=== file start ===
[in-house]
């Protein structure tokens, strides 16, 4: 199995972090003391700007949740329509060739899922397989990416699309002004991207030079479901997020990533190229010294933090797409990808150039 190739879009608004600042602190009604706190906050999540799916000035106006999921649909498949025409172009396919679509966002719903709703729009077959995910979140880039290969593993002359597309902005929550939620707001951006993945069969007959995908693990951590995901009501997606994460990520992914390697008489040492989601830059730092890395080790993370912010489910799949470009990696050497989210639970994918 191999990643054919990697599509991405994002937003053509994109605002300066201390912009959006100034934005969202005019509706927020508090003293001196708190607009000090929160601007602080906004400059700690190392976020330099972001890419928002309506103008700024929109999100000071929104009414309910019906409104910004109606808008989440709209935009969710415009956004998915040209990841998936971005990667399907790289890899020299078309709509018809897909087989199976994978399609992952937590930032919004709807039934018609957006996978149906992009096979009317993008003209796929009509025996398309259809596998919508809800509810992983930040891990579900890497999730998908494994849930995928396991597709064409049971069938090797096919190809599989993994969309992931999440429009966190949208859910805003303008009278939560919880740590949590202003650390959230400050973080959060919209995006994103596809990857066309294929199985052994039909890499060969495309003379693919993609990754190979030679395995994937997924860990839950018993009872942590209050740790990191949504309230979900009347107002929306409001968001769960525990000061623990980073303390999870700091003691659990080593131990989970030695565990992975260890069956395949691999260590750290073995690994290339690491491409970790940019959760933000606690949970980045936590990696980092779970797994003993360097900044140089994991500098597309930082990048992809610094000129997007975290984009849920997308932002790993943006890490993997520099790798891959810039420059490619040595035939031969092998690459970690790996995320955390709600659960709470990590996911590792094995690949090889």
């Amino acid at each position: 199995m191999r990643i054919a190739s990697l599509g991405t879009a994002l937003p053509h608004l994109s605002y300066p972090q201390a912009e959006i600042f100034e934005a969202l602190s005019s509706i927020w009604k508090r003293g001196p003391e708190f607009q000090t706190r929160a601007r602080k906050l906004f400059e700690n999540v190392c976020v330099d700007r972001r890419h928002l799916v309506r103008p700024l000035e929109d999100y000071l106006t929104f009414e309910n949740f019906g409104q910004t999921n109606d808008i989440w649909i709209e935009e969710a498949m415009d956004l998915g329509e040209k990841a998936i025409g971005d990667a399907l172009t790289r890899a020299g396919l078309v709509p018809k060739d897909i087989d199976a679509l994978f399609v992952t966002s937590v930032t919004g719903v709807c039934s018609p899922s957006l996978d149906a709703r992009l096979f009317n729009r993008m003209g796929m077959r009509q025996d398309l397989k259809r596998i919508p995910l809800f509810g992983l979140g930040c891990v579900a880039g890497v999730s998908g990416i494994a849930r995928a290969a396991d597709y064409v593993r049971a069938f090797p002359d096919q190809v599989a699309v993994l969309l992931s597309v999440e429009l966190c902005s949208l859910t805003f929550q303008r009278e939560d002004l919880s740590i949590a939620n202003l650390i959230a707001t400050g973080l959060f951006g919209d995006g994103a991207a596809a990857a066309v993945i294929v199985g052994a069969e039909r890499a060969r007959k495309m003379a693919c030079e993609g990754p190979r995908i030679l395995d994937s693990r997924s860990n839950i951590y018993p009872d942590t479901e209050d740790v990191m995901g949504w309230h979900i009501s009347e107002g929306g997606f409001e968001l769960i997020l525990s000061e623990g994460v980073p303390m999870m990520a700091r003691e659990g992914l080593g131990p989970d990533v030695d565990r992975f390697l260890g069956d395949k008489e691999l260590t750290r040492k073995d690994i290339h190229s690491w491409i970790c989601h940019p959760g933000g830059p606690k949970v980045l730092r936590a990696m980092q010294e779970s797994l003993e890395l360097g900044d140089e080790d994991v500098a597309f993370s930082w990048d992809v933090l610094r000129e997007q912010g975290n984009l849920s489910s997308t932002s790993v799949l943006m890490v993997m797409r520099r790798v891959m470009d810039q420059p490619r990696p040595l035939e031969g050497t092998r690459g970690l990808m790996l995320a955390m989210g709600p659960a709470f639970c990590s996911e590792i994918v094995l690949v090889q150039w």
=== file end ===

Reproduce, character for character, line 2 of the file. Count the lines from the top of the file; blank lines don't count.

């Protein structure tokens, strides 16, 4: 199995972090003391700007949740329509060739899922397989990416699309002004991207030079479901997020990533190229010294933090797409990808150039 190739879009608004600042602190009604706190906050999540799916000035106006999921649909498949025409172009396919679509966002719903709703729009077959995910979140880039290969593993002359597309902005929550939620707001951006993945069969007959995908693990951590995901009501997606994460990520992914390697008489040492989601830059730092890395080790993370912010489910799949470009990696050497989210639970994918 191999990643054919990697599509991405994002937003053509994109605002300066201390912009959006100034934005969202005019509706927020508090003293001196708190607009000090929160601007602080906004400059700690190392976020330099972001890419928002309506103008700024929109999100000071929104009414309910019906409104910004109606808008989440709209935009969710415009956004998915040209990841998936971005990667399907790289890899020299078309709509018809897909087989199976994978399609992952937590930032919004709807039934018609957006996978149906992009096979009317993008003209796929009509025996398309259809596998919508809800509810992983930040891990579900890497999730998908494994849930995928396991597709064409049971069938090797096919190809599989993994969309992931999440429009966190949208859910805003303008009278939560919880740590949590202003650390959230400050973080959060919209995006994103596809990857066309294929199985052994039909890499060969495309003379693919993609990754190979030679395995994937997924860990839950018993009872942590209050740790990191949504309230979900009347107002929306409001968001769960525990000061623990980073303390999870700091003691659990080593131990989970030695565990992975260890069956395949691999260590750290073995690994290339690491491409970790940019959760933000606690949970980045936590990696980092779970797994003993360097900044140089994991500098597309930082990048992809610094000129997007975290984009849920997308932002790993943006890490993997520099790798891959810039420059490619040595035939031969092998690459970690790996995320955390709600659960709470990590996911590792094995690949090889």